After my husband died Virgin Media set debt collectors on me… surely it’s time EVERY firm taught staff about grief?
Traumatic: Stacey Heale, with her late husband Greg and their children Dali and Bay, felt terribly let down
To have the means to pay off your mortgage in your 30s sounds like a dream scenario. But when you are only able to do this because a loved one has just been told they have terminal cancer, it is a bittersweet experience. It’s what happened to me nearly six years ago – and I wouldn’t wish it on anybody.
My husband Greg Gilbert, at the time frontman of indie band Delays, was just 39 when he was told he had incurable bowel cancer – and that the only medical option available was chemotherapy. At the time, we had two young daughters, Dali, three, and one-year-old Bay, and our home in Southampton was on the market because we had outgrown it.
The only crumb of comfort we could cling on to was a critical illness policy that, we were told, would clear the mortgage in the event of either Greg or I suffering a major illness such as a heart attack, a stroke or cancer.
Taking out the policy when we bought the two-bedroom property was the only way we could get the loan. I had nearly cancelled the plan just before Greg was diagnosed because I was on maternity leave and money was tight. I also thought such policies weren’t necessary for young people like Greg and I. How wrong I was – and how glad that I didn’t cancel.
When the policy paid up, I took the cheque for just over £100,000 to the local HSBC branch so I could clear the mortgage – the loan being with the bank.
I was asked for three pieces of photo ID, something I didn’t have on me – or even possess. I was told I would have to provide such information – ‘You’ll just have to sort it out.’
I was so upset with the offhand way I was dealt with that I sat on the floor in the middle of the bank and cried in despair. Eventually, the branch manager appeared and escorted me to a suite upstairs where I was offered a coffee and some tissues.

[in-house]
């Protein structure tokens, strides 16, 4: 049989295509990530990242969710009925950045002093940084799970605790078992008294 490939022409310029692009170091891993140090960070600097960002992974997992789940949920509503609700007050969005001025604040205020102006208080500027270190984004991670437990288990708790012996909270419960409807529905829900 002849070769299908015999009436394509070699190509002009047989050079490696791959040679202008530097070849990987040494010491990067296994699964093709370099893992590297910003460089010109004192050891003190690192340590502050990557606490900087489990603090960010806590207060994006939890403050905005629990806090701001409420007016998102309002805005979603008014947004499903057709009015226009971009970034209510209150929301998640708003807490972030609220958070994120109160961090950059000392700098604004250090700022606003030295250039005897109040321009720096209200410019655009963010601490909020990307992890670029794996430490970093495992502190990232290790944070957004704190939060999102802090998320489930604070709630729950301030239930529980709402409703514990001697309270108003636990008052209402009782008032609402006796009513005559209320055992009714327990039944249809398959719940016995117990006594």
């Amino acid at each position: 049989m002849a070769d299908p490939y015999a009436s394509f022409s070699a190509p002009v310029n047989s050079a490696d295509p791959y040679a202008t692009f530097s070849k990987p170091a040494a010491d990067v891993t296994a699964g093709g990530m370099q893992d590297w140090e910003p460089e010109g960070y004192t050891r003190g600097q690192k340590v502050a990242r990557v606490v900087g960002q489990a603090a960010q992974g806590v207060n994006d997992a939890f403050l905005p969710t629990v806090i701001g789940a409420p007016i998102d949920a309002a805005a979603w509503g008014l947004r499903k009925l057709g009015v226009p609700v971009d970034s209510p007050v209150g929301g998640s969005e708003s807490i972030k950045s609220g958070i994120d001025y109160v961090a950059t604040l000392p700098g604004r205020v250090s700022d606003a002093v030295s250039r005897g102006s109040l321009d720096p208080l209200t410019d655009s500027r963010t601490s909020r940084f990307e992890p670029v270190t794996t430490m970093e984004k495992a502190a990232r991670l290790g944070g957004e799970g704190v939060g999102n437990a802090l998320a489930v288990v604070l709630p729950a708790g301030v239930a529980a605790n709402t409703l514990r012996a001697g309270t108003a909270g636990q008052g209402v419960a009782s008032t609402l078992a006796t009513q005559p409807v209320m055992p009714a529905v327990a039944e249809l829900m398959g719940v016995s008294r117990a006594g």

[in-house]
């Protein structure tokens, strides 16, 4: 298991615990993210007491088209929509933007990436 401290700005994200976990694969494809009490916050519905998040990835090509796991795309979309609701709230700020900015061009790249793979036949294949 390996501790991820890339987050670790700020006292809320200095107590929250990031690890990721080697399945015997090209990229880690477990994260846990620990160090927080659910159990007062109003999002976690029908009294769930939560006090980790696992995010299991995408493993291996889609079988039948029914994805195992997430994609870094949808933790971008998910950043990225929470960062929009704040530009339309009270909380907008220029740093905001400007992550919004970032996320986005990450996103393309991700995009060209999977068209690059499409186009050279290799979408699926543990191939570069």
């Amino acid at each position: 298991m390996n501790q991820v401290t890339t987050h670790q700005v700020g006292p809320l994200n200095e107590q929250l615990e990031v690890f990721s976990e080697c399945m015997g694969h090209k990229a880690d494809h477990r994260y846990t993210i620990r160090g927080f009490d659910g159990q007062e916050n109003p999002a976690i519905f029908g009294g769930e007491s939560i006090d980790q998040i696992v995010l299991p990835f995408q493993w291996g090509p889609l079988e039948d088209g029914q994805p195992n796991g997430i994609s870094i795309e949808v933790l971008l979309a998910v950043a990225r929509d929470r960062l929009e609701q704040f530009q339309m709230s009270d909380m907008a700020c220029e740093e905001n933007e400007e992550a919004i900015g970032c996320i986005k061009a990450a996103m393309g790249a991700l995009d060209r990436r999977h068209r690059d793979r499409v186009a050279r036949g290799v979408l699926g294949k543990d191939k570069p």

When I explained my situation, he accessed his computer and said: ‘It’s done – the mortgage balance is cleared.’
When I was leaving the bank, the clerk I had originally dealt with apologised. He said he hadn’t known what to do because it didn’t fit into any of his training.
This was just my first experience of the poor procedures some companies have in place to deal with customers wanting sensitive issues to be dealt with.
When Greg died last September, I dreaded dealing with the family’s financial affairs – cancelling policies, changing names on accounts and dealing with loose ends. I was right to be worried.
I spent hours on the phone to Revenue & Customs explaining why Greg hadn’t completed a self-assessment tax return – he was in a hospice. It had issued him with fines totalling hundreds of pounds for failing to complete the return.
I could hardly believe it when they asked whether Greg had worked while he was in the hospice. It was only after I cried on the phone that they put me through to its bereavement department, apologised and dismissed the fine.
The most difficult experience was cancelling our Virgin Media broadband account. As a single parent, I could no longer afford its prices.
Just getting through by phone was hard enough – on three separate occasions, I waited up to an hour for someone to answer.
When I eventually got through, I explained my husband’s recent death and asked to cancel the account. When the line went dead, I assumed all would be good. But I was wrong. I had simply been cut off. I soon started receiving emails confirming next month’s bill. I phoned again, eventually being told all was sorted. But then came texts and letters from a debt collection agency.
I was scared. I have never had a credit card, let alone been contacted in a threatening way to clear a debt. I paid because I was worried the agency would come to my house and scare my children.
In the aftermath of this horrible experience, I read about the problems that writer George Monbiot had encountered cancelling his mother’s phone contract with Vodafone after her death.
It was only when he took to social media as a journalist of a national newspaper that the issue was resolved. I decided to adopt a similar tactic, using my Instagram account. Virgin Media could not have acted faster. Within hours, it had agreed to cancel my account (something it said it had done four months previously) and sent a cheque for the payment I had made to the debt agency.
Sadly, such a stressful experience has made me reluctant to continue sorting out Greg’s paperwork.
Nearly a year on from his death, I still haven’t cancelled his phone contract, his bank account or dealt with his will. It is so wrong that people like me almost have to beg – or threaten offending companies with bad publicity – before we get the service we deserve.
It is time for banks and utility companies to step up to the mark.
Dedicated bereavement teams should be the norm, not the exception. Staff in contact centres and high street branches should be trained to deal with vulnerable customers, and apologies issued swiftly when mistakes are made.